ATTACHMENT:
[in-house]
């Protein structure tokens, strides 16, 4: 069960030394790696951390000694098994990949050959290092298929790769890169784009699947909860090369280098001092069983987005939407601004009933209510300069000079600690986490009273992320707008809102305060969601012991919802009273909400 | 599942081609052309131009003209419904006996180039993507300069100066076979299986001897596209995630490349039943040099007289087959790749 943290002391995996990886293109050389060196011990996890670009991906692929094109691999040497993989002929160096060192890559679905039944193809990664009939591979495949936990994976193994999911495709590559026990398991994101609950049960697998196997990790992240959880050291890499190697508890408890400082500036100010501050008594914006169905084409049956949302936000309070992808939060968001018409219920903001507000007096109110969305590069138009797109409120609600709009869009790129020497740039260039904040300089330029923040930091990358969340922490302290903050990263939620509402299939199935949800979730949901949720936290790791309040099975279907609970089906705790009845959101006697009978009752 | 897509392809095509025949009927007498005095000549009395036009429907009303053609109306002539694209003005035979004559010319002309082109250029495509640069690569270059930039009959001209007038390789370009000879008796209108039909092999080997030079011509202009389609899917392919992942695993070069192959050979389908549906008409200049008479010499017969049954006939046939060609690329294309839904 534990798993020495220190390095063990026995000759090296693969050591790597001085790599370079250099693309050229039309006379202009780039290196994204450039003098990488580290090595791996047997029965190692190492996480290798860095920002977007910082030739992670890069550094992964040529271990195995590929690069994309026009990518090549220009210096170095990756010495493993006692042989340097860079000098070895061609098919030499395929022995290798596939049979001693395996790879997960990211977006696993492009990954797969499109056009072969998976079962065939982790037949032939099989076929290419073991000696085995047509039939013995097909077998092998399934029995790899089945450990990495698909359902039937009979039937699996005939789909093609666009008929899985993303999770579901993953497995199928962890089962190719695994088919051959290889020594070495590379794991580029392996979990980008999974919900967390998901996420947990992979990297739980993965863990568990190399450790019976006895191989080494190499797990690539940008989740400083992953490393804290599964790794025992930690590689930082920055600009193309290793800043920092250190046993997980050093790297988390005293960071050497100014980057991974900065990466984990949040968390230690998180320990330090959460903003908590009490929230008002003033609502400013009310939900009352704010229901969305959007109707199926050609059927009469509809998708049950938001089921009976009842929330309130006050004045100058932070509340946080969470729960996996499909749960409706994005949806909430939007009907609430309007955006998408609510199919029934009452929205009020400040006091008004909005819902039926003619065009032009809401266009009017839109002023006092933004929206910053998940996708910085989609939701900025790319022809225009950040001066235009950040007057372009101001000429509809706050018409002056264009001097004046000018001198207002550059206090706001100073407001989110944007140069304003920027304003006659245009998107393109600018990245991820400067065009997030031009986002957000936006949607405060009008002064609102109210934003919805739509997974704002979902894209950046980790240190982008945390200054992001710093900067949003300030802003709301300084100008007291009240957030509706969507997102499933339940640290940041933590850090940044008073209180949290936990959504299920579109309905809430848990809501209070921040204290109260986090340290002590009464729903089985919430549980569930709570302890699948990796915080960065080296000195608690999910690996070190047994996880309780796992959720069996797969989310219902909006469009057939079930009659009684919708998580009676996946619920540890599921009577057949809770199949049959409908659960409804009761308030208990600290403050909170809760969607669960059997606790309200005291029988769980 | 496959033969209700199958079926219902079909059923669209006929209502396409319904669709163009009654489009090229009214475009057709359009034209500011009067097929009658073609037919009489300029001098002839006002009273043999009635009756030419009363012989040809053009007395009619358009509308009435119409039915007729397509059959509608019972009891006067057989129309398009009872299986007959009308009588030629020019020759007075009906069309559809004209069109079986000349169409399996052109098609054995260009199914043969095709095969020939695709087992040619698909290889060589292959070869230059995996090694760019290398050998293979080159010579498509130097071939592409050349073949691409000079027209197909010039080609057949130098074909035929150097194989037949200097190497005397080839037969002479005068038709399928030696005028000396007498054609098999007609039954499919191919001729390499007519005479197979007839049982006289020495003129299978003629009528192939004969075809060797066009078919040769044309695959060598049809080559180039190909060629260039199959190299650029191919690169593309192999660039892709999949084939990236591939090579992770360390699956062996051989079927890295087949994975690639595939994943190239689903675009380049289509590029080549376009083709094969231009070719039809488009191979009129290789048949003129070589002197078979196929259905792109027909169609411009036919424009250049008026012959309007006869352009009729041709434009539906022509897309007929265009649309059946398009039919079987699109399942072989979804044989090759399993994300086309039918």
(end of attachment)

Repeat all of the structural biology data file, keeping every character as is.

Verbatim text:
[in-house]
């Protein structure tokens, strides 16, 4: 069960030394790696951390000694098994990949050959290092298929790769890169784009699947909860090369280098001092069983987005939407601004009933209510300069000079600690986490009273992320707008809102305060969601012991919802009273909400 | 599942081609052309131009003209419904006996180039993507300069100066076979299986001897596209995630490349039943040099007289087959790749 943290002391995996990886293109050389060196011990996890670009991906692929094109691999040497993989002929160096060192890559679905039944193809990664009939591979495949936990994976193994999911495709590559026990398991994101609950049960697998196997990790992240959880050291890499190697508890408890400082500036100010501050008594914006169905084409049956949302936000309070992808939060968001018409219920903001507000007096109110969305590069138009797109409120609600709009869009790129020497740039260039904040300089330029923040930091990358969340922490302290903050990263939620509402299939199935949800979730949901949720936290790791309040099975279907609970089906705790009845959101006697009978009752 | 897509392809095509025949009927007498005095000549009395036009429907009303053609109306002539694209003005035979004559010319002309082109250029495509640069690569270059930039009959001209007038390789370009000879008796209108039909092999080997030079011509202009389609899917392919992942695993070069192959050979389908549906008409200049008479010499017969049954006939046939060609690329294309839904 534990798993020495220190390095063990026995000759090296693969050591790597001085790599370079250099693309050229039309006379202009780039290196994204450039003098990488580290090595791996047997029965190692190492996480290798860095920002977007910082030739992670890069550094992964040529271990195995590929690069994309026009990518090549220009210096170095990756010495493993006692042989340097860079000098070895061609098919030499395929022995290798596939049979001693395996790879997960990211977006696993492009990954797969499109056009072969998976079962065939982790037949032939099989076929290419073991000696085995047509039939013995097909077998092998399934029995790899089945450990990495698909359902039937009979039937699996005939789909093609666009008929899985993303999770579901993953497995199928962890089962190719695994088919051959290889020594070495590379794991580029392996979990980008999974919900967390998901996420947990992979990297739980993965863990568990190399450790019976006895191989080494190499797990690539940008989740400083992953490393804290599964790794025992930690590689930082920055600009193309290793800043920092250190046993997980050093790297988390005293960071050497100014980057991974900065990466984990949040968390230690998180320990330090959460903003908590009490929230008002003033609502400013009310939900009352704010229901969305959007109707199926050609059927009469509809998708049950938001089921009976009842929330309130006050004045100058932070509340946080969470729960996996499909749960409706994005949806909430939007009907609430309007955006998408609510199919029934009452929205009020400040006091008004909005819902039926003619065009032009809401266009009017839109002023006092933004929206910053998940996708910085989609939701900025790319022809225009950040001066235009950040007057372009101001000429509809706050018409002056264009001097004046000018001198207002550059206090706001100073407001989110944007140069304003920027304003006659245009998107393109600018990245991820400067065009997030031009986002957000936006949607405060009008002064609102109210934003919805739509997974704002979902894209950046980790240190982008945390200054992001710093900067949003300030802003709301300084100008007291009240957030509706969507997102499933339940640290940041933590850090940044008073209180949290936990959504299920579109309905809430848990809501209070921040204290109260986090340290002590009464729903089985919430549980569930709570302890699948990796915080960065080296000195608690999910690996070190047994996880309780796992959720069996797969989310219902909006469009057939079930009659009684919708998580009676996946619920540890599921009577057949809770199949049959409908659960409804009761308030208990600290403050909170809760969607669960059997606790309200005291029988769980 | 496959033969209700199958079926219902079909059923669209006929209502396409319904669709163009009654489009090229009214475009057709359009034209500011009067097929009658073609037919009489300029001098002839006002009273043999009635009756030419009363012989040809053009007395009619358009509308009435119409039915007729397509059959509608019972009891006067057989129309398009009872299986007959009308009588030629020019020759007075009906069309559809004209069109079986000349169409399996052109098609054995260009199914043969095709095969020939695709087992040619698909290889060589292959070869230059995996090694760019290398050998293979080159010579498509130097071939592409050349073949691409000079027209197909010039080609057949130098074909035929150097194989037949200097190497005397080839037969002479005068038709399928030696005028000396007498054609098999007609039954499919191919001729390499007519005479197979007839049982006289020495003129299978003629009528192939004969075809060797066009078919040769044309695959060598049809080559180039190909060629260039199959190299650029191919690169593309192999660039892709999949084939990236591939090579992770360390699956062996051989079927890295087949994975690639595939994943190239689903675009380049289509590029080549376009083709094969231009070719039809488009191979009129290789048949003129070589002197078979196929259905792109027909169609411009036919424009250049008026012959309007006869352009009729041709434009539906022509897309007929265009649309059946398009039919079987699109399942072989979804044989090759399993994300086309039918």